The release of the Windows 8 beta is approaching and some of its changes are starting to emerge. One in particular has stirred up Windows fans – scrapping the Start button. Could you live without it?
The Start button is more than just a feature of Microsoft’s operating system, it’s an insignia of Windows.
Giving it up is proving hard for many, as this iconic button has been a part of Windows for 17 years.
Updating software, especially if it’s as well sold as Microsoft’s operating system, always represents a challenge for programmers as they need to approach the problem with two conflicting viewpoints.
First, they need to be innovative and create the next big thing. But, secondly, they must preserve the identity of the company and retain what’s worked in previous versions.
Changing something we’re used to
Microsoft’s ribbon interface, which I talked about in a Conversation last year, was an innovative new menu system that put a lot of people off. Most commenters complained about Microsoft modifying an interface that they’d learnt to use over the years, such as Bluestocking:
‘I used to consider myself an expert on Word with 20+ years experience and not bad on excel; I hate the ribbon method – I cannot do anything in a hurry because I frequently cannot figure what to do and when I manage to complete a task, I am not sure how to do it again because I tried so many things, I am not sure which action worked.’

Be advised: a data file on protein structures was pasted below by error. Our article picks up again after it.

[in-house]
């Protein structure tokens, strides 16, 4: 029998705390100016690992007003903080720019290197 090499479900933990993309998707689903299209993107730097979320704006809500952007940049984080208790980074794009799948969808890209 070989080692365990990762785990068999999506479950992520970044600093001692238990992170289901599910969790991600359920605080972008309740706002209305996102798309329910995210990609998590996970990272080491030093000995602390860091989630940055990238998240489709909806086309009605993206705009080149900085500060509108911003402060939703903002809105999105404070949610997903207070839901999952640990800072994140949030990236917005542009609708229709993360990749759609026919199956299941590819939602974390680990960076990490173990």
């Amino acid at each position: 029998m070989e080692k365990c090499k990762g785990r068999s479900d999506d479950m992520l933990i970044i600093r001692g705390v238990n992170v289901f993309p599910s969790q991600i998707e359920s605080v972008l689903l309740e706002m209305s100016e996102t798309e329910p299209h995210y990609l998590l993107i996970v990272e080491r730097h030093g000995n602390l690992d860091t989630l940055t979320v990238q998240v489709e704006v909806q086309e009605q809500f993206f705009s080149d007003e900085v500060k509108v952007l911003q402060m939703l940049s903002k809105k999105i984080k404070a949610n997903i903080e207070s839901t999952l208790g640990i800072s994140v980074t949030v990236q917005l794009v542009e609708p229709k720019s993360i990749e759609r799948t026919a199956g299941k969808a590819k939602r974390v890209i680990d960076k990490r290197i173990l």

However, Microsoft has the upper hand with Windows 8 as it’s combining the great bits from Windows 7 with the best of its mobile operating system, Windows Phone 7.
Functionality or design
Having played with the developers’ version of Windows 8, I can see why Microsoft has scrapped the Start button, since the way you navigate through programs and settings has completely changed. The new GUI (graphical user interface) lays out the programs on tiles that you can personalize, with a gear icon that lets you access the system settings.
Leaving the Start button on this new interface (it’s actually included in the developers’ version of Windows 8, but missing from the ‘Consumer Preview) would be like having Windows 7 running alongside Windows 8 just for the sake of it.
Having said that, I think Microsoft should definitely consider giving the option for users to have a more ‘standard’ layout for those who struggle to transition from one operating system to another.
I personally like the experience of upgrading to a new operating system. And even though I might struggle for a couple of days as I try to find my way around the new GUI, many of the changes make my day-to-day work more efficient. Finding that balance will be the key to Windows 8 being a successful release for Microsoft.
As for the iconic Windows Start button, I won’t miss it, will you?